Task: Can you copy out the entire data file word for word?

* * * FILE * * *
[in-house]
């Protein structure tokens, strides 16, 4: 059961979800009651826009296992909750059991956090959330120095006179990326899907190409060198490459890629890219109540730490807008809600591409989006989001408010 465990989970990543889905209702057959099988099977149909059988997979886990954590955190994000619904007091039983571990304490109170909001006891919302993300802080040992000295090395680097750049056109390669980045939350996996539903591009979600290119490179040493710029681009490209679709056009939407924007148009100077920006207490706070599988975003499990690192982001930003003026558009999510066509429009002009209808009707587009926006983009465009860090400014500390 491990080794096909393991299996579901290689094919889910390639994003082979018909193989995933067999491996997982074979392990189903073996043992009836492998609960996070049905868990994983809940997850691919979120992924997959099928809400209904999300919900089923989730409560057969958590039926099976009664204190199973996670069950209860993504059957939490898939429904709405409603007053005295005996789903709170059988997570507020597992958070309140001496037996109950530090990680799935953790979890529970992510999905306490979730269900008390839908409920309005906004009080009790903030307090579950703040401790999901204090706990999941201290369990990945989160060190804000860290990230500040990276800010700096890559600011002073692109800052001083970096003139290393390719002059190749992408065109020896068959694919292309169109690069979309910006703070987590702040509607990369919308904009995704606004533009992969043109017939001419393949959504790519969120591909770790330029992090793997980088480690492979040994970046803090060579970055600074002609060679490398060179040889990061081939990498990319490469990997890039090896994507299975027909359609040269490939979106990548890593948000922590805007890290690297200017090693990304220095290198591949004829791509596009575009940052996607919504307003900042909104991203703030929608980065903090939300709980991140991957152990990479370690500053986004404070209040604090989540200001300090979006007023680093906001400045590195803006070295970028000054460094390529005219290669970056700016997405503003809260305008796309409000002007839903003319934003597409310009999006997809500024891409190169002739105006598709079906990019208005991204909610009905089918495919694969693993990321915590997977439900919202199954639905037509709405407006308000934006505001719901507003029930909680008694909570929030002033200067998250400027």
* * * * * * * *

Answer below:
[in-house]
């Protein structure tokens, strides 16, 4: 059961979800009651826009296992909750059991956090959330120095006179990326899907190409060198490459890629890219109540730490807008809600591409989006989001408010 465990989970990543889905209702057959099988099977149909059988997979886990954590955190994000619904007091039983571990304490109170909001006891919302993300802080040992000295090395680097750049056109390669980045939350996996539903591009979600290119490179040493710029681009490209679709056009939407924007148009100077920006207490706070599988975003499990690192982001930003003026558009999510066509429009002009209808009707587009926006983009465009860090400014500390 491990080794096909393991299996579901290689094919889910390639994003082979018909193989995933067999491996997982074979392990189903073996043992009836492998609960996070049905868990994983809940997850691919979120992924997959099928809400209904999300919900089923989730409560057969958590039926099976009664204190199973996670069950209860993504059957939490898939429904709405409603007053005295005996789903709170059988997570507020597992958070309140001496037996109950530090990680799935953790979890529970992510999905306490979730269900008390839908409920309005906004009080009790903030307090579950703040401790999901204090706990999941201290369990990945989160060190804000860290990230500040990276800010700096890559600011002073692109800052001083970096003139290393390719002059190749992408065109020896068959694919292309169109690069979309910006703070987590702040509607990369919308904009995704606004533009992969043109017939001419393949959504790519969120591909770790330029992090793997980088480690492979040994970046803090060579970055600074002609060679490398060179040889990061081939990498990319490469990997890039090896994507299975027909359609040269490939979106990548890593948000922590805007890290690297200017090693990304220095290198591949004829791509596009575009940052996607919504307003900042909104991203703030929608980065903090939300709980991140991957152990990479370690500053986004404070209040604090989540200001300090979006007023680093906001400045590195803006070295970028000054460094390529005219290669970056700016997405503003809260305008796309409000002007839903003319934003597409310009999006997809500024891409190169002739105006598709079906990019208005991204909610009905089918495919694969693993990321915590997977439900919202199954639905037509709405407006308000934006505001719901507003029930909680008694909570929030002033200067998250400027």